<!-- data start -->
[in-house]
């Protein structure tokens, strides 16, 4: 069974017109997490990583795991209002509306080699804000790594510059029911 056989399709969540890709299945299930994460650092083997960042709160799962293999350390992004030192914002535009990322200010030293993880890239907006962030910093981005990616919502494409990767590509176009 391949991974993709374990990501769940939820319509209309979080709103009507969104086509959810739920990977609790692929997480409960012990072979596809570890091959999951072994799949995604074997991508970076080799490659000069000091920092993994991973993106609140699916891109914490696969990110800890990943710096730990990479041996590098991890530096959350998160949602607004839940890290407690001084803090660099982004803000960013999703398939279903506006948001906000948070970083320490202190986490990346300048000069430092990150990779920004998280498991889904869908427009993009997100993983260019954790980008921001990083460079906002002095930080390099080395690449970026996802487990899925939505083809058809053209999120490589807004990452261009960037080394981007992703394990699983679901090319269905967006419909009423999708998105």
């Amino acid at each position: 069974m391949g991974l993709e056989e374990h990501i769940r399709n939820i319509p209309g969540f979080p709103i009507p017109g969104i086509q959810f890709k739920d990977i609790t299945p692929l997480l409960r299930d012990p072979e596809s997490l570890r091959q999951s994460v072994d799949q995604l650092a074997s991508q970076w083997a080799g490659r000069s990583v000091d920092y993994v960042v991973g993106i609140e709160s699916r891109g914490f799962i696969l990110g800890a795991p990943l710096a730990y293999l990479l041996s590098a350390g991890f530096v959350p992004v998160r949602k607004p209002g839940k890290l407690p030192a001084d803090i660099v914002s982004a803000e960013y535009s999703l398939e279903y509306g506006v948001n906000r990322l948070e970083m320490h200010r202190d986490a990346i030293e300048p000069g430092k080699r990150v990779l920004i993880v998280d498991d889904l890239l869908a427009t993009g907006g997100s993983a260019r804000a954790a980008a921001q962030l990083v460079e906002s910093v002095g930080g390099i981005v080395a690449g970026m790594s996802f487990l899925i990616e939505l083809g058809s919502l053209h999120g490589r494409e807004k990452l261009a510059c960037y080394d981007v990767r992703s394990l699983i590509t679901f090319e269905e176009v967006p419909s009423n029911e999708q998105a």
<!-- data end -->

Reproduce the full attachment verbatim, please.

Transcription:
[in-house]
């Protein structure tokens, strides 16, 4: 069974017109997490990583795991209002509306080699804000790594510059029911 056989399709969540890709299945299930994460650092083997960042709160799962293999350390992004030192914002535009990322200010030293993880890239907006962030910093981005990616919502494409990767590509176009 391949991974993709374990990501769940939820319509209309979080709103009507969104086509959810739920990977609790692929997480409960012990072979596809570890091959999951072994799949995604074997991508970076080799490659000069000091920092993994991973993106609140699916891109914490696969990110800890990943710096730990990479041996590098991890530096959350998160949602607004839940890290407690001084803090660099982004803000960013999703398939279903506006948001906000948070970083320490202190986490990346300048000069430092990150990779920004998280498991889904869908427009993009997100993983260019954790980008921001990083460079906002002095930080390099080395690449970026996802487990899925939505083809058809053209999120490589807004990452261009960037080394981007992703394990699983679901090319269905967006419909009423999708998105």
């Amino acid at each position: 069974m391949g991974l993709e056989e374990h990501i769940r399709n939820i319509p209309g969540f979080p709103i009507p017109g969104i086509q959810f890709k739920d990977i609790t299945p692929l997480l409960r299930d012990p072979e596809s997490l570890r091959q999951s994460v072994d799949q995604l650092a074997s991508q970076w083997a080799g490659r000069s990583v000091d920092y993994v960042v991973g993106i609140e709160s699916r891109g914490f799962i696969l990110g800890a795991p990943l710096a730990y293999l990479l041996s590098a350390g991890f530096v959350p992004v998160r949602k607004p209002g839940k890290l407690p030192a001084d803090i660099v914002s982004a803000e960013y535009s999703l398939e279903y509306g506006v948001n906000r990322l948070e970083m320490h200010r202190d986490a990346i030293e300048p000069g430092k080699r990150v990779l920004i993880v998280d498991d889904l890239l869908a427009t993009g907006g997100s993983a260019r804000a954790a980008a921001q962030l990083v460079e906002s910093v002095g930080g390099i981005v080395a690449g970026m790594s996802f487990l899925i990616e939505l083809g058809s919502l053209h999120g490589r494409e807004k990452l261009a510059c960037y080394d981007v990767r992703s394990l699983i590509t679901f090319e269905e176009v967006p419909s009423n029911e999708q998105a």